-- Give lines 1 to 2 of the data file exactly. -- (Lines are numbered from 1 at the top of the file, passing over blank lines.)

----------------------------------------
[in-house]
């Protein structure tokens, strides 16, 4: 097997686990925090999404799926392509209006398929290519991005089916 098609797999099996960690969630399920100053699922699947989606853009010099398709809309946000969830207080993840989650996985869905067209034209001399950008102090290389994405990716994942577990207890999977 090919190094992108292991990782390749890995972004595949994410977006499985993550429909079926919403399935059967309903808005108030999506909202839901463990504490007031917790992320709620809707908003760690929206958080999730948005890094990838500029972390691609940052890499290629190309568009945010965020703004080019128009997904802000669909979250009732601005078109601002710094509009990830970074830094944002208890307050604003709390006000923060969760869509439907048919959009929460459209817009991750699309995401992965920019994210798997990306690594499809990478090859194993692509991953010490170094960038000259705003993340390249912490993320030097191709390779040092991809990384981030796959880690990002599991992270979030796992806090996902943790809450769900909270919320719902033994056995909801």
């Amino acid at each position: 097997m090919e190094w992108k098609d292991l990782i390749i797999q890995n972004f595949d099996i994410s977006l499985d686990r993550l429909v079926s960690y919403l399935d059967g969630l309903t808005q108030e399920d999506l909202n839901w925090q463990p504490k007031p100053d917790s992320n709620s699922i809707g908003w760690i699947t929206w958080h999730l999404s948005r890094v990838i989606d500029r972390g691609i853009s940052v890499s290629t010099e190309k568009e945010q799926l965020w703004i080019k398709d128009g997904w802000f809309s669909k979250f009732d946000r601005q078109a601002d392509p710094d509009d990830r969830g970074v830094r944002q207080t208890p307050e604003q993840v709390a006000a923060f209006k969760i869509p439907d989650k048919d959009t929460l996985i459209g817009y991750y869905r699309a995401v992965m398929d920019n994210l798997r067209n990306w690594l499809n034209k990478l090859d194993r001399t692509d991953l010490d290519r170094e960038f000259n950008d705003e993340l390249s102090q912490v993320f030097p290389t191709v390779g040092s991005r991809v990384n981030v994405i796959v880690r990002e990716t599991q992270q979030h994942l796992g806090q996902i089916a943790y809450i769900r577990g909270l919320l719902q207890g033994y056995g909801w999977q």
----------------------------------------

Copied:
[in-house]
């Protein structure tokens, strides 16, 4: 097997686990925090999404799926392509209006398929290519991005089916 098609797999099996960690969630399920100053699922699947989606853009010099398709809309946000969830207080993840989650996985869905067209034209001399950008102090290389994405990716994942577990207890999977 090919190094992108292991990782390749890995972004595949994410977006499985993550429909079926919403399935059967309903808005108030999506909202839901463990504490007031917790992320709620809707908003760690929206958080999730948005890094990838500029972390691609940052890499290629190309568009945010965020703004080019128009997904802000669909979250009732601005078109601002710094509009990830970074830094944002208890307050604003709390006000923060969760869509439907048919959009929460459209817009991750699309995401992965920019994210798997990306690594499809990478090859194993692509991953010490170094960038000259705003993340390249912490993320030097191709390779040092991809990384981030796959880690990002599991992270979030796992806090996902943790809450769900909270919320719902033994056995909801």